If a wine is good when it's young, can it still age well?

Ask Dr Vinny

Hello there! I'm Dr. Vinifera, but you can call me Vinny. Ask me your toughest wine questions, from the fine points of etiquette to the science of winemaking. And don't worry, I'm no wine snob—you can also ask me those "dumb questions" you're too embarrased to ask your wine geek friends! I hope you find my answers educational, empowering and even amusing. And don't forget to check out my most asked questions and my full archives for all my Q&A classics.

Dear Dr. Vinny,

I've noticed a trend toward making wines in a more approachable-when-young style. If a wine is good when it's young, will it still be good in 10 years?

Mike, Connecticut

Dear Mike,

Wine cellars aren't hospitals. If a wine is unbalanced in its youth, it’s not going to magically fix itself with time in the cellar. Tannins might “soften” over time, but if you don't like a tannic wine when it's young, you probably won't like it any better when it's old.

You are correct that there has been a shift to wines being much more approachable on release. There are more people drinking more wine at more moments (and with more types of foods) now than ever before. Fine wines aren’t just a luxury item anymore, requiring storage in optimal conditions before its ready to enjoy.

That said, I think most wine lovers will agree—as the ancient Greeks and Romans discovered many years ago—that when a wine has the potential to age, and when it is well-aged, it can be magnificent. Aging doesn’t make a wine better or worse, but it changes it. I always worry that people will unnecessarily age their wines without understanding how they might evolve—fruit flavors will fade and secondary notes of earth and spice will become dominant.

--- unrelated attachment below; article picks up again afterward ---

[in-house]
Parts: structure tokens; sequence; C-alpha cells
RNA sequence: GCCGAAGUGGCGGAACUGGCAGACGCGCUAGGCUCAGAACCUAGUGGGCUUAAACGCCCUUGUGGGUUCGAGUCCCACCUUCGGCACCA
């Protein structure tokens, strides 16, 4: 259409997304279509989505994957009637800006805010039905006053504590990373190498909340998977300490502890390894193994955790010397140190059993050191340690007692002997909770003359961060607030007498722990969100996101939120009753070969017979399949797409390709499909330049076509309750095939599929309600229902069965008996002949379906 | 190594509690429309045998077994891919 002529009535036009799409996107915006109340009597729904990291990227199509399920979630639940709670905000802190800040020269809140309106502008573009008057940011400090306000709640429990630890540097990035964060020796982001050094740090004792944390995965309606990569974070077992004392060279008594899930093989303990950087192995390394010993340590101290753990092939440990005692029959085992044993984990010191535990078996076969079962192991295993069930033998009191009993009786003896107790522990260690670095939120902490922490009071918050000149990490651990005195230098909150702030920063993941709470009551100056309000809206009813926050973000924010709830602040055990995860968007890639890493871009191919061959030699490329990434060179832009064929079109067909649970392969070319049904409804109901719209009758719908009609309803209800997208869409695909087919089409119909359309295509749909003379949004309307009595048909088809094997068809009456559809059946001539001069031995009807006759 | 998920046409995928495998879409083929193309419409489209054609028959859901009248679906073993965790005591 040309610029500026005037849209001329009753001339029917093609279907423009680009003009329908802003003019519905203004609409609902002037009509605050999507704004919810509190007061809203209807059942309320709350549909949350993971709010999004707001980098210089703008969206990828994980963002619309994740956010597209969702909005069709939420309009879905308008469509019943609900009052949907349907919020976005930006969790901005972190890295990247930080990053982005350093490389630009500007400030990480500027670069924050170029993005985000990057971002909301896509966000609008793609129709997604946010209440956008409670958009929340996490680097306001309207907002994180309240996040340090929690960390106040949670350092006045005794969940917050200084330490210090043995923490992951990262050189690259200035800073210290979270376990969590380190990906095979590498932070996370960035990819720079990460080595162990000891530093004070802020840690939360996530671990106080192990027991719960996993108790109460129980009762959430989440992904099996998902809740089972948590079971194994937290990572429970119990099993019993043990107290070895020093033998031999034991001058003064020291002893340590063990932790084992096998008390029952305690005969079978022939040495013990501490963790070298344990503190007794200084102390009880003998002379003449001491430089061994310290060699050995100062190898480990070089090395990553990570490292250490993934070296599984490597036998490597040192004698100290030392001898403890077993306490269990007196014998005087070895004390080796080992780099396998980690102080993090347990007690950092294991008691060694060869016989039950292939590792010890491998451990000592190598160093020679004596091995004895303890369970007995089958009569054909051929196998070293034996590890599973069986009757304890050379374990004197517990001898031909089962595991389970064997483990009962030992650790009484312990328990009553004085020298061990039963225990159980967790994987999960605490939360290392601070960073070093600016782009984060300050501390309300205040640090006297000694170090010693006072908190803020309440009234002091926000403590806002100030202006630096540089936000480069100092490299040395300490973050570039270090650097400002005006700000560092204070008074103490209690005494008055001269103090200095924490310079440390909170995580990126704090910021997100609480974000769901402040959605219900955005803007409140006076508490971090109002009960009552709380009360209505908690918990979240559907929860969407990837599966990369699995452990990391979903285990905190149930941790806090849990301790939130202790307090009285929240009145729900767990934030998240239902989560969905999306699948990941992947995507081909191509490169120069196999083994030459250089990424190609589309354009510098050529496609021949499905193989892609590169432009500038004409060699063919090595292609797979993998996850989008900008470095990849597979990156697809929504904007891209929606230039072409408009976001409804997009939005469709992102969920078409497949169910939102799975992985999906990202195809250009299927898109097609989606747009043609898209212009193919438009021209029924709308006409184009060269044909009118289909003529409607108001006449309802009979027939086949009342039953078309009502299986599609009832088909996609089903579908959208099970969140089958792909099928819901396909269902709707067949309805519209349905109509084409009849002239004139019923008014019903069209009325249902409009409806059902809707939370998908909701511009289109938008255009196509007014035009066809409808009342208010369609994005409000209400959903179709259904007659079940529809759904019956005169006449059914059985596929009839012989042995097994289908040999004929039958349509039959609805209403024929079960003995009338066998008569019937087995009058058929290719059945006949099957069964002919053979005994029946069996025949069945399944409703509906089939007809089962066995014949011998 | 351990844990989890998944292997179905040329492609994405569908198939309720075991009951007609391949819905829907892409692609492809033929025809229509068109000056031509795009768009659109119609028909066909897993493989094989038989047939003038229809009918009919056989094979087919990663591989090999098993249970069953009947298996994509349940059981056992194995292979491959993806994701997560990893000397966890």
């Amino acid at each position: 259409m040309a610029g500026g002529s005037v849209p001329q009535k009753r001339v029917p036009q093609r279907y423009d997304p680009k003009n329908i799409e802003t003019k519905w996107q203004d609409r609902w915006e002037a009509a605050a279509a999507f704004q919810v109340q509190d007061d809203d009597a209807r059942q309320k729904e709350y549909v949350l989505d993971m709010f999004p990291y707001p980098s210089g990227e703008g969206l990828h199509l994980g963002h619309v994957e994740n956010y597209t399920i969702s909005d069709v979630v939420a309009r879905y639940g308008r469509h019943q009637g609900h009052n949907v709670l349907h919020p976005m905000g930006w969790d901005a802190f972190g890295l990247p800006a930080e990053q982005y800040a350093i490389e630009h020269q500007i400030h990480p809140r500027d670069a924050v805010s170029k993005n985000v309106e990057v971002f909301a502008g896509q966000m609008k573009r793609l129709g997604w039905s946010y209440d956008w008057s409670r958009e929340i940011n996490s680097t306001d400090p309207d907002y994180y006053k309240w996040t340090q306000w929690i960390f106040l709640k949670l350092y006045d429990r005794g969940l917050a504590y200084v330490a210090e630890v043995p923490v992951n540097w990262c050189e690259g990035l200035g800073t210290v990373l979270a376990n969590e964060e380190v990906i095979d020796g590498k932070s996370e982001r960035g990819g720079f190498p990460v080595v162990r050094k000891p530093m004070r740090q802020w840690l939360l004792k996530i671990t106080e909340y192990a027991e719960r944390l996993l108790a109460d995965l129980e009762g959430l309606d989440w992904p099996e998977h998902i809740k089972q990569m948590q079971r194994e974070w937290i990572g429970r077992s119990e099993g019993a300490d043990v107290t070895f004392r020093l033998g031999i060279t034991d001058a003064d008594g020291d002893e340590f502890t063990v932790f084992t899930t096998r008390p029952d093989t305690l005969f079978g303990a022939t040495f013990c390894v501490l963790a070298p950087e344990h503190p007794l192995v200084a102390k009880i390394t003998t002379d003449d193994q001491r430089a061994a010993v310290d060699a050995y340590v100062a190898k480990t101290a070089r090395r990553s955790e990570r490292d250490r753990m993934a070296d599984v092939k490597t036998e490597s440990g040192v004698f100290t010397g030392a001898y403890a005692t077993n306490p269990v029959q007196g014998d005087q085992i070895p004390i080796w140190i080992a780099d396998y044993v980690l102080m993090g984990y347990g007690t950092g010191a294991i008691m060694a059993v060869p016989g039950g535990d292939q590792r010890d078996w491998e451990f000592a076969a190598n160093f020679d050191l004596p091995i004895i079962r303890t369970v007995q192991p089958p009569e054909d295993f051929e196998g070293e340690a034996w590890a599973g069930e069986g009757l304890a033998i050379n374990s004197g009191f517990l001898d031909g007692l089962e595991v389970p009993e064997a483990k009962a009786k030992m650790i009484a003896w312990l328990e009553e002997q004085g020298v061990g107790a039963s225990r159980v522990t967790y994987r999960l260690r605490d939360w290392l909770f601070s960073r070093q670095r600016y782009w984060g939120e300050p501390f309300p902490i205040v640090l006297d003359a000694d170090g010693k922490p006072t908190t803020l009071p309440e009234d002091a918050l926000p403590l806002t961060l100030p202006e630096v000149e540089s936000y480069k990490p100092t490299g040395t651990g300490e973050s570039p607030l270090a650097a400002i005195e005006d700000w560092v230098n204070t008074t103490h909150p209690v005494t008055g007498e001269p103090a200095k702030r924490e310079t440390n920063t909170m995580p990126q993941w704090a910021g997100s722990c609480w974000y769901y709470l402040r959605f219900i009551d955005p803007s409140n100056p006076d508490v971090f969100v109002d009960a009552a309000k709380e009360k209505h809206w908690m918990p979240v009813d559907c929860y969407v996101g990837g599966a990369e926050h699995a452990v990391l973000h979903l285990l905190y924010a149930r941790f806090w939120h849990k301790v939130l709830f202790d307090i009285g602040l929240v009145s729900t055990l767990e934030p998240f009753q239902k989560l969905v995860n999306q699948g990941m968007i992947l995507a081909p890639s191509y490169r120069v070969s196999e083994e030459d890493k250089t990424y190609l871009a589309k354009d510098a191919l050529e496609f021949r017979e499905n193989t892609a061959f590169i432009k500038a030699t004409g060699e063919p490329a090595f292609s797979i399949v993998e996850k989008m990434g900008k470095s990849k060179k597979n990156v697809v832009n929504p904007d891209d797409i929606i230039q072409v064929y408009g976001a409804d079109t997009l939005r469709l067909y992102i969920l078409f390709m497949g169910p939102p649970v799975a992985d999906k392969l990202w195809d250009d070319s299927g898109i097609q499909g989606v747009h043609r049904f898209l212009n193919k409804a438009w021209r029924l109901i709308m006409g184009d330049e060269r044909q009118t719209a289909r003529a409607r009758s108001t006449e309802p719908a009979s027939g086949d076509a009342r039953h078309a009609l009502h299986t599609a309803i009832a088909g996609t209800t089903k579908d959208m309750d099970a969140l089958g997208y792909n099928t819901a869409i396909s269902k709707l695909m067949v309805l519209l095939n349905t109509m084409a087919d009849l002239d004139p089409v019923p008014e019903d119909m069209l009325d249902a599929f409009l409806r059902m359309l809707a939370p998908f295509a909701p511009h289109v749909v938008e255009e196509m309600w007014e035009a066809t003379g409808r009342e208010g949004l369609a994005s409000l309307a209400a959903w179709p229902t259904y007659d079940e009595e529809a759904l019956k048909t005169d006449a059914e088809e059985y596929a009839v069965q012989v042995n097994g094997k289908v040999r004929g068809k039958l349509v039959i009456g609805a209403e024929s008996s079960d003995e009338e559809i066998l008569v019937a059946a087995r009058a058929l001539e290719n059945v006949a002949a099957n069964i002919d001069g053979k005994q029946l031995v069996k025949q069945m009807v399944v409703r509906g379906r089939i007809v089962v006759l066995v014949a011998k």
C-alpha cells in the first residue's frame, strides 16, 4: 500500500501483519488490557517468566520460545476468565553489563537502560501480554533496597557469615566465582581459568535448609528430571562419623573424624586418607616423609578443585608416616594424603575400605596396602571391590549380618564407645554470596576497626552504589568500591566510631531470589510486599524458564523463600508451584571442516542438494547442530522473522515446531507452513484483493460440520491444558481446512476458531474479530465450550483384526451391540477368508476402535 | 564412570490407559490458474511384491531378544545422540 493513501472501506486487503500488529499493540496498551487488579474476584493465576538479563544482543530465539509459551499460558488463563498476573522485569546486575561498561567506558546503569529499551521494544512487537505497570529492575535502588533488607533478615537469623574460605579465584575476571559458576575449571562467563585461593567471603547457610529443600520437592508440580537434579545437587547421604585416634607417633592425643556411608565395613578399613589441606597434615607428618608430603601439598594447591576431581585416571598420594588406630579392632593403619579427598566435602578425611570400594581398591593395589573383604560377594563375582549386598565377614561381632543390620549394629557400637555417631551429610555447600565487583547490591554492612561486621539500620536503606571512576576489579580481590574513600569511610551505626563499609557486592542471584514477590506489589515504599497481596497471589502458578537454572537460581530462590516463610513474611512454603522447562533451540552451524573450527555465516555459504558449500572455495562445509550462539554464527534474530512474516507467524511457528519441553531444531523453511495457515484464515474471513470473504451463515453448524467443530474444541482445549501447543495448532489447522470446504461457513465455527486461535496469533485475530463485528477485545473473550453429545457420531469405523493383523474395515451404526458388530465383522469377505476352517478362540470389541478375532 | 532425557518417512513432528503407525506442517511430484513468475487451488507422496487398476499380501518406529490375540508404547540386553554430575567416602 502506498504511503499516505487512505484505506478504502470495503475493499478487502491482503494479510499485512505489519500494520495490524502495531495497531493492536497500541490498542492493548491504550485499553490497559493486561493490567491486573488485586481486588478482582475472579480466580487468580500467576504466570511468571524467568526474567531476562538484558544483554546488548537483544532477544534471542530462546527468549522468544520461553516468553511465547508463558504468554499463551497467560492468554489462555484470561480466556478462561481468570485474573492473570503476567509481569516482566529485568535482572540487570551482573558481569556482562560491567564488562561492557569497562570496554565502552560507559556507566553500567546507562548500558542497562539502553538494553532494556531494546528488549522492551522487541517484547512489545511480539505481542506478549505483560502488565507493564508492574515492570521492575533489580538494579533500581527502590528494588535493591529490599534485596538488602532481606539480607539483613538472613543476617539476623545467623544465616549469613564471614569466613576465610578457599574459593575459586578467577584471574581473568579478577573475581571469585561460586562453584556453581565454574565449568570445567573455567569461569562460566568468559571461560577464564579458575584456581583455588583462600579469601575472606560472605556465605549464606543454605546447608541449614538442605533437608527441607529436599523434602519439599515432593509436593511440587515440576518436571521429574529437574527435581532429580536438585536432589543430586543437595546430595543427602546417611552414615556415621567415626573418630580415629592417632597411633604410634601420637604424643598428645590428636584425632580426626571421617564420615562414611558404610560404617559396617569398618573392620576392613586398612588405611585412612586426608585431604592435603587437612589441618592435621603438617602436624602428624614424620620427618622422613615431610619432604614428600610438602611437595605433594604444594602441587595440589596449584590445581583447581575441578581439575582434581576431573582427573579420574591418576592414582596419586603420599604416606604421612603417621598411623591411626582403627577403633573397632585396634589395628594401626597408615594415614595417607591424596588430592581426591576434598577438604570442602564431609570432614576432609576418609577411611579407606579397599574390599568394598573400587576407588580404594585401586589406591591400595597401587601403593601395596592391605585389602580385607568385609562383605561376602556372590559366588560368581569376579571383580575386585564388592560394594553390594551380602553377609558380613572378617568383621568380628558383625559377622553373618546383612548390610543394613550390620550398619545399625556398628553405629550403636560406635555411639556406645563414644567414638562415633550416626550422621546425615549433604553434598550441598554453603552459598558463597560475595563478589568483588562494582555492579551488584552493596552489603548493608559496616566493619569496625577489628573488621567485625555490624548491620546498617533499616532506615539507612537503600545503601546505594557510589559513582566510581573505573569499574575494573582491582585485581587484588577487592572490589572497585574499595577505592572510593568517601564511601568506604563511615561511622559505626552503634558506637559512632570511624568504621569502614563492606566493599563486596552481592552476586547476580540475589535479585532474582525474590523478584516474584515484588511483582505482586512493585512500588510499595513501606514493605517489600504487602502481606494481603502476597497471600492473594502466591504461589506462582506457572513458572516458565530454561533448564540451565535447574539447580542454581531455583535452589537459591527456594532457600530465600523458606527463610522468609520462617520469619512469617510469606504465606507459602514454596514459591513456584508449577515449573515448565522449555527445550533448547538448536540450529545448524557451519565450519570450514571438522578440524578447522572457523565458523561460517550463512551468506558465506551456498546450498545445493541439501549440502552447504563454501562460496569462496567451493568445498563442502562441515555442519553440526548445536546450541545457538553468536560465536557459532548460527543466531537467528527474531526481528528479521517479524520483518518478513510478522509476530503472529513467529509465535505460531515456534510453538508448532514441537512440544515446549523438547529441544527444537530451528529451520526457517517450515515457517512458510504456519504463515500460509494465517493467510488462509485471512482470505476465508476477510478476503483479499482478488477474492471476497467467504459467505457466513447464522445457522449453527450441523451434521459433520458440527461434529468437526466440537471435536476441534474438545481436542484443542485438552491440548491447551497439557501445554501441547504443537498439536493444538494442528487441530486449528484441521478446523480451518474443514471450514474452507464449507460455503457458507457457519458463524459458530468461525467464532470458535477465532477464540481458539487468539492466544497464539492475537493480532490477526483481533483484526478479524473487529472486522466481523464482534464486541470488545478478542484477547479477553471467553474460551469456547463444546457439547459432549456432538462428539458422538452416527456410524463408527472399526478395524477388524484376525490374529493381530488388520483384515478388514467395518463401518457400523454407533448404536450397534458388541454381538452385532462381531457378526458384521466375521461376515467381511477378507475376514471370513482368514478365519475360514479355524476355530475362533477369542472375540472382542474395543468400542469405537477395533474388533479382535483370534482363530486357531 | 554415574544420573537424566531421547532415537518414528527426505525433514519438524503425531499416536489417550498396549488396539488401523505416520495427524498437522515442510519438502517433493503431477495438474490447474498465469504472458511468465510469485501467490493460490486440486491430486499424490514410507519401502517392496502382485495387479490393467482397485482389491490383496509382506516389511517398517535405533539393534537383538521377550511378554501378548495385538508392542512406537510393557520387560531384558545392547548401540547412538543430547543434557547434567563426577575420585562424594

I think that winemakers have a lot more information at their disposal about how to make the wines they are aiming to make, and can track tannins, anthocyanins, acidity, pH and phenolics—all the components that will be affected by aging. With all of this data and better understanding of the impact of their decisions, I think it’s realistic that wines that are made and delicious now will also age into terrific wines in the future.

—Dr. Vinny

Collecting Aging Wine Ask Dr. Vinny

More In Dr. Vinny

If a cork gets pushed into a wine bottle, is the wine ruined?

Wine Spectator's expert Dr. Vinny puts a reader's fears to rest and offers tips for how to …

May 24, 2019

How do you clean wineglasses to a spot-free, clear shine?

Wine Spectator's expert Dr. Vinny offers tips for cleaning fine stemware.

May 22, 2019

What does the word “unctuous” mean in a wine tasting note?

Wine Spectator's expert Dr. Vinny explains the term "unctuous," typically ascribed to …

May 20, 2019

Are collectible wines still collectible after the wine has gone bad?

Wine Spectator's expert Dr. Vinny talks to Penfolds winemaker Peter Gago about 50-year-old …

May 17, 2019

Why aren't bottles stored on their sides at wine stores?

Wine's Spectator's expert Dr. Vinny explains why wine bottles need to be stored on their …

May 15, 2019

Is there a polite way to tell a winemaker that I'm not enjoying their wines?

Wine Spectator's expert Dr. Vinny suggests a few etiquette tips for kindly declining an …

May 13, 2019
WineRatings+

WineRatings+

Xvalues

Xvalues

Restaurant Search

Restaurant Search